NewsML from the possibility of being understood as
interchangeable topic map documents, with their
information becoming directly available to topic map
application software.  If we adopt the first approach,
RDF and NewsML instances would be only indirectly
available, by means of some sort of syntactic
transformation into the form of a syntactic topic map,
which would then, in turn, be parsable as a topic map
and made available to topic map applications.  The
extra overhead and inconvenience of this transformation
would be a barrier for RDF and NewsML instances.

Unlike the first approach, the second approach will be
applicable to any number of notations, although the ISO
13250 standard would only actually apply the approach
to the two syntaxes.  The second approach is more
ambitious in the sense that it requires that the
underlying foundational model be made explicit, and it
will make topic map applications far more ubiquitous
and omnivorous over the long term.

The difference between topic map syntax and topic map

The structure of the topic maps that are represented
for interchange in either the existing HyTime-based
syntax of 13250, or in the newly-contributed XTM
syntax, is *not* identical to the syntactic structures
of the documents used to interchange them.  Therefore,
neither 13250-based nor XTM-based topic map documents
are "ready-to-use" by application-specific logic.  In
other words, a syntactically represented topic map
doesn't reflect exactly what a topic map software
application would be expected to understand from it.
Before a topic map software application can be expected
to perform its application-specific functions, generic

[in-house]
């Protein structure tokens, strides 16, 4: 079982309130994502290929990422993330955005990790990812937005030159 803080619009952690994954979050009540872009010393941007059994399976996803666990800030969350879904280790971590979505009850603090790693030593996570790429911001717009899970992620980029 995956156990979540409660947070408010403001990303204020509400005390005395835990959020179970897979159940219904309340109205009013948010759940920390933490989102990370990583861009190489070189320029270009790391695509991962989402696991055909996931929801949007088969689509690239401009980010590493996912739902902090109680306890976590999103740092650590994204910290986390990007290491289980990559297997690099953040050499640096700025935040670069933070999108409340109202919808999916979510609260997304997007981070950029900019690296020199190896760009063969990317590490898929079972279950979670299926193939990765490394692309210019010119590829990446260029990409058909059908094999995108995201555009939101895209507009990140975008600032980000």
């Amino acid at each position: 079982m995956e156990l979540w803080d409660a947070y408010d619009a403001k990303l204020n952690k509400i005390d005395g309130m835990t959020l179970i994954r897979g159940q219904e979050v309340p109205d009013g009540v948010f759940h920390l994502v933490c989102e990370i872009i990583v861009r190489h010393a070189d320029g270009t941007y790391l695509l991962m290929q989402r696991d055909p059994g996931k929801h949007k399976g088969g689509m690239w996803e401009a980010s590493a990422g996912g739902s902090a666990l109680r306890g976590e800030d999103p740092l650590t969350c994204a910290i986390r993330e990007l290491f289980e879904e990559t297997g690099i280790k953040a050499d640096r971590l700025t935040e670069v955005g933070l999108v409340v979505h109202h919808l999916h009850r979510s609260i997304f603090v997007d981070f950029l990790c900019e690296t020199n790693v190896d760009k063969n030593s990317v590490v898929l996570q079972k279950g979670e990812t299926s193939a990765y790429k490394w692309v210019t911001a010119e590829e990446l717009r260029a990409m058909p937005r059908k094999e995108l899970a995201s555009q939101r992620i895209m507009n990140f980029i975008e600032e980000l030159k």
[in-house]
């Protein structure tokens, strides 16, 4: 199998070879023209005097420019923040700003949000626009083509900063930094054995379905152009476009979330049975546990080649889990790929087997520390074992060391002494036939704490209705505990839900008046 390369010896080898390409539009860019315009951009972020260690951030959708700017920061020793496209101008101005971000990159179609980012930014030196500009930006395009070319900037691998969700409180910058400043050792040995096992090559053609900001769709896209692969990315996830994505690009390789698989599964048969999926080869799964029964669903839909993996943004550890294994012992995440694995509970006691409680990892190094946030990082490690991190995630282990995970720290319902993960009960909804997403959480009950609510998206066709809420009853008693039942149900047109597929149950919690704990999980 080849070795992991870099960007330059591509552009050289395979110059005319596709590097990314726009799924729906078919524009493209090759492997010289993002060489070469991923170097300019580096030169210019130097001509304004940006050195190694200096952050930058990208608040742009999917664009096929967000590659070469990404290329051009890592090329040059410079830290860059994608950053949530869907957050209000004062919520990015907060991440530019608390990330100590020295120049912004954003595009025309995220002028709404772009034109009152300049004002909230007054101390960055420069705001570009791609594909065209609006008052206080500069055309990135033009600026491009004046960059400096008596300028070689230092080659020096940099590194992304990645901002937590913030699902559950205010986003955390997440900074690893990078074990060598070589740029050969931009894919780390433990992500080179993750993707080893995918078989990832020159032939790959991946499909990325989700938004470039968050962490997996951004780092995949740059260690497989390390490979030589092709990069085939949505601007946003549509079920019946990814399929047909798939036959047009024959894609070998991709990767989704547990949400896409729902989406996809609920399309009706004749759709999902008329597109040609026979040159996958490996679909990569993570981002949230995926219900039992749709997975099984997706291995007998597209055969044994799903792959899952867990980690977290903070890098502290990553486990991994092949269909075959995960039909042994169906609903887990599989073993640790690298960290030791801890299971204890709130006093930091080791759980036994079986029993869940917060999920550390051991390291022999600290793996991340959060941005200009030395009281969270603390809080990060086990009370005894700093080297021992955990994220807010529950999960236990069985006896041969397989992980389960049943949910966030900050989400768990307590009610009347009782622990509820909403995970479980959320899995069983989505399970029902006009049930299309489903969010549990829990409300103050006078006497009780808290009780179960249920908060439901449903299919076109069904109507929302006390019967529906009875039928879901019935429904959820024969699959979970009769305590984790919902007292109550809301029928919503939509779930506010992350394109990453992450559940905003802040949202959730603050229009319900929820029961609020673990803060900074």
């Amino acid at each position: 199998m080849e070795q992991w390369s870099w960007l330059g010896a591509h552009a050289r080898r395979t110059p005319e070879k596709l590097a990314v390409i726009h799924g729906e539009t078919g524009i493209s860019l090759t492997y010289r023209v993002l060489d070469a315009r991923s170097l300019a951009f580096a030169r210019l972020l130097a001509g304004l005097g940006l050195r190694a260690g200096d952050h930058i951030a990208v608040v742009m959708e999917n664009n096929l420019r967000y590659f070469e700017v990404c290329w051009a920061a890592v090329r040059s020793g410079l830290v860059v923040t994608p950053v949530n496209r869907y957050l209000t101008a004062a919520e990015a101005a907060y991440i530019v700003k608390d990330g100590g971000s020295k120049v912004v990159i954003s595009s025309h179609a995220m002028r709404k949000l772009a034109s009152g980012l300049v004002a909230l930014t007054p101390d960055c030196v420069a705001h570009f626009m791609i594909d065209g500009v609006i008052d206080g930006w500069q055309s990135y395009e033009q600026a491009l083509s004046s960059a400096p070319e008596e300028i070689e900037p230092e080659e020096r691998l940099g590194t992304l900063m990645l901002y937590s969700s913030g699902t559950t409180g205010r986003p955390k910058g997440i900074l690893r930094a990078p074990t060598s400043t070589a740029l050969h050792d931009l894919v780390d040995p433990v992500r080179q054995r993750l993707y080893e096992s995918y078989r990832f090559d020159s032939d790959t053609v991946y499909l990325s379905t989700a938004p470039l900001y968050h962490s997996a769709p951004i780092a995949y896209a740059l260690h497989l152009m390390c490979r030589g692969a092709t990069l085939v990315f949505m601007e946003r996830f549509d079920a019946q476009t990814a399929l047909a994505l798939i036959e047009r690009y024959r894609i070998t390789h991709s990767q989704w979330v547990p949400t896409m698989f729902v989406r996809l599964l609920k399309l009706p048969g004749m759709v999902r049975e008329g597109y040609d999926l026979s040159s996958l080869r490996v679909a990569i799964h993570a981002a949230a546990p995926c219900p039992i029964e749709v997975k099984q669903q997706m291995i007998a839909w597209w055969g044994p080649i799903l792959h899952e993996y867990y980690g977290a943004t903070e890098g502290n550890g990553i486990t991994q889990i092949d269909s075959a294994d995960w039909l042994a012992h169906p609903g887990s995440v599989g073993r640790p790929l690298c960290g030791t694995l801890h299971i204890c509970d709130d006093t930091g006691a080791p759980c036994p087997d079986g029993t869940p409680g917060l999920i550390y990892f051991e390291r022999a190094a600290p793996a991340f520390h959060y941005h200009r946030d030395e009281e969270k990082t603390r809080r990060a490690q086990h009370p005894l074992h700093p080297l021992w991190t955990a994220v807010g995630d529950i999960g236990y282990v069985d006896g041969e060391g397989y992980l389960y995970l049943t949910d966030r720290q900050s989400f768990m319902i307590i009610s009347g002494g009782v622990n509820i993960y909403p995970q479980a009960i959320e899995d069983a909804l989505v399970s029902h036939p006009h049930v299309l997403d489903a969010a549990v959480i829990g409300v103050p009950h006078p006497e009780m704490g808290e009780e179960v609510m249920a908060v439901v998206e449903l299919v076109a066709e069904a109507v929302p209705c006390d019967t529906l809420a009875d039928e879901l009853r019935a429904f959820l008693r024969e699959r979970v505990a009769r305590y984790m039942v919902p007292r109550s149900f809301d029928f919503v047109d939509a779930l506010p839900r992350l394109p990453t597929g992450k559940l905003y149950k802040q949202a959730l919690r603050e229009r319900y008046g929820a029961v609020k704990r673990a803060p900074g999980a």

processing -- processing that must be performed in
order to understand the topic map that an
interchangeable instance of that topic map is designed
to represent -- to make the topic map "ready-to-use".

>From an economic standpoint, there are significant
advantages in using a distinct software module that
implements this generic processing, commonly called a
"topic map engine" or a "topic map parser".  We urge
that the term "topic map parsing" be reserved to mean
all of the aspects of "topic map processing" that are
required to be done by all topic map software that
takes, as input, interchangeable topic maps that
conform to either the HyTime-based or XTM-based
syntaxes.  We urge that the term "topic map processing"
be used generically, so that it can be used to refer to
any kind of processing, including both topic map
parsing (as just defined) and application-specific
processing of ready-to-use topic maps.

Four rules must be applied by all topic map parsers:

-- the subject-based merging rule
-- the name-based merging rule
-- the node-demander rule
-- the no-redundancy rule

These rules are already implicit in 13250.  We propose